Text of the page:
How do Payment Channels Work?

Here’s where the Lightning Network becomes pretty interesting. The Lightning Network – as its name suggests – is a network. This means that there are connections that spread between its users, effectively meaning that you can transact easily with others. In theory it means that you can be linked to everyone via just a few nodes. Think ‘Six Degrees of Separation’ and you have some idea of the potential scale of the Lightning Network.

The Lightning Network is built upon a trustless architecture – hence the use of smart contracts – so this has a two-fold benefit: it makes sure that the funds will reach the intended destination through intermediaries. If this can’t be done or there is no plausible indirect path to the destination, it will issue a refund if. Plus, it allows for the seamless creation of new ‘relationships’ within the network. Through just a few hops, the Lightning Network could very well make it possible to transact with anyone.

What Are the Benefits of Using the Lightning Network?

Low fees, low fees, low fees – we can’t make this any clearer. All fees are proportionate to the transaction size, which means you’ll be charged just a fraction of what you would usually pay otherwise. The Lightning Network has the power to curb Bitcoin’s expanding fee base, which brings it in line with functional day-to-day currencies.

Another major benefit of the Lightning Network is its speed, with payments being settled instantly. Plus, the privacy element is also increased, with the number of transactions held on the public blockchain being minimized. When you add up all of its advantages, it’s easy to see why the Lightning Network is generating such huge public attention.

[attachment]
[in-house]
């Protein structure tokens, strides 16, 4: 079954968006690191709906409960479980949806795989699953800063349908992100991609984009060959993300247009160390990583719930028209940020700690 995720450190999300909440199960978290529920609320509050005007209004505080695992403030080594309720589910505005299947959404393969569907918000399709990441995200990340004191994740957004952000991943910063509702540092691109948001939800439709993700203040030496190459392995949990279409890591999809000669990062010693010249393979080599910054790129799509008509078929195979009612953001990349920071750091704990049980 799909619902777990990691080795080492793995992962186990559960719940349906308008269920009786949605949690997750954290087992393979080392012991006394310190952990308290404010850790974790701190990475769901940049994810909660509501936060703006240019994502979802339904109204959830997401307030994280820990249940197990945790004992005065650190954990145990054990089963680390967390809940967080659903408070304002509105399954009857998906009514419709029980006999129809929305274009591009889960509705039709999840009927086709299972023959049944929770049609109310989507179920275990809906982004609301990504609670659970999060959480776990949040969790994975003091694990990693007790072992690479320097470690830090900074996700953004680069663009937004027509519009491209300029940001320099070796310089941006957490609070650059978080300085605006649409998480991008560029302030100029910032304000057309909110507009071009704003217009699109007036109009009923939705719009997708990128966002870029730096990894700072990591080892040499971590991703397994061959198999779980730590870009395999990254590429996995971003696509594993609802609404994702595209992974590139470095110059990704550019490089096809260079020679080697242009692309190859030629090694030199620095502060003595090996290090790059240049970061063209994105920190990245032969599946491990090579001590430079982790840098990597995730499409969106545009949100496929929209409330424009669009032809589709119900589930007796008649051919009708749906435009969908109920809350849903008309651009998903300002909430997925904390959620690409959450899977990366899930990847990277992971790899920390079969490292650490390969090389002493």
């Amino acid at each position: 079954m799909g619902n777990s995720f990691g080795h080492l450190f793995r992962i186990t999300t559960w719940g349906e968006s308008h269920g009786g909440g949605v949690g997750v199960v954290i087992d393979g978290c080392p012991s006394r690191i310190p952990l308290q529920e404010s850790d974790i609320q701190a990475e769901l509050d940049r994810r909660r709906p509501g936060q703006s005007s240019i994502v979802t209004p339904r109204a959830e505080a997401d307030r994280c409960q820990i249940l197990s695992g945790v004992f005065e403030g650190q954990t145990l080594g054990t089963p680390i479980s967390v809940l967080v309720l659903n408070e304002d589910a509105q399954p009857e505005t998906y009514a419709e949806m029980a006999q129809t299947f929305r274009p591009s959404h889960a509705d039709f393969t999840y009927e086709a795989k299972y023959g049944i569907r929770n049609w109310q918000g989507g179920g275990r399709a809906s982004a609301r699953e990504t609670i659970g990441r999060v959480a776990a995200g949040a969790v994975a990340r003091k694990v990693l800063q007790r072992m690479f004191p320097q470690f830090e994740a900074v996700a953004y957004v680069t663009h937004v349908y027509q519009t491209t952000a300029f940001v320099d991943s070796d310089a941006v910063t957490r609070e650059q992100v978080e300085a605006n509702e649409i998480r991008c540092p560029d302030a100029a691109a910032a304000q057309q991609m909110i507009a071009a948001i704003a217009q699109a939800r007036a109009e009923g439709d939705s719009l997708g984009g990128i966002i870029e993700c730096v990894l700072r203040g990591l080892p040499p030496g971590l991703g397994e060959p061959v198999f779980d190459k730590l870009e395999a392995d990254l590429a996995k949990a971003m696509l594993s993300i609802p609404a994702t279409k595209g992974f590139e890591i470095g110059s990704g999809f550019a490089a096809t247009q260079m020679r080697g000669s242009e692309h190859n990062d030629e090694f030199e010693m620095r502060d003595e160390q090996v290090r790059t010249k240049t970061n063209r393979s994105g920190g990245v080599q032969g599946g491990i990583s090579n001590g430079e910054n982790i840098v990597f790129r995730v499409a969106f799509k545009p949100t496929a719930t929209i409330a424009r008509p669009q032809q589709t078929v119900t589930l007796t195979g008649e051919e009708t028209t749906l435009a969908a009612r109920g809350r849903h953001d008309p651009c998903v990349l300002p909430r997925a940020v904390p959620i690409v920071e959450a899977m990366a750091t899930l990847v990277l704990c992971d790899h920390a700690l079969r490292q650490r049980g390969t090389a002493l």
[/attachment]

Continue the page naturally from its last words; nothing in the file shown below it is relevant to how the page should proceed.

What’s the Catch…?

The Lightning Network has come on leaps and bounds since it was first proposed by Joseph Poon and Thaddeus Dryja in 2015. However, it would be foolish of us to say that it’s perfect, as it still has issues that need to be ironed out. There are still vulnerabilities, including the potential for malicious actors to spam a payment channel and freezing the funds inside, although they can’t steal them.

There’s also the issue that users can’t pay someone that’s offline, as a payment in waiting feature isn’t currently viable for the Lightning Network. This brings up another major issue, in that the Lightning Network still isn’t quite stable enough for larger payments. This is due to the funds in peer’s multi-signature wallets not being sufficient enough to transfer big sums. Obviously, as the network grows this should become feasible, but at present time it still remains an issue.

What Stage is the Lightning Network Currently In?

The Lightning Network is currently in its 0.4 beta phase, which it has been since March 2018. Adoption has been impressive however, with upwards of 10,000 nodes currently connecting through it and over $70 million locked within the system. In February, exchange OKEx announced that it was going to implement the Lightning Network for its Bitcoin transactions, which represents the first large scale test of the technology.

Lightning Network Could be the Answer to Bitcoin’s Scaling Problem

There are still many unanswered questions surrounding the Lightning Network, and its future is all but secure, but we’ve strived to cover the basics above. The fact that over $70 million is locked in the Lightning Network and large crypto entities such as OKEx are starting to use it shows that, years after its creation, it may finally be coming of age. When all is said and done, what’s clear is that this development could be the missing link between Bitcoin and widespread use.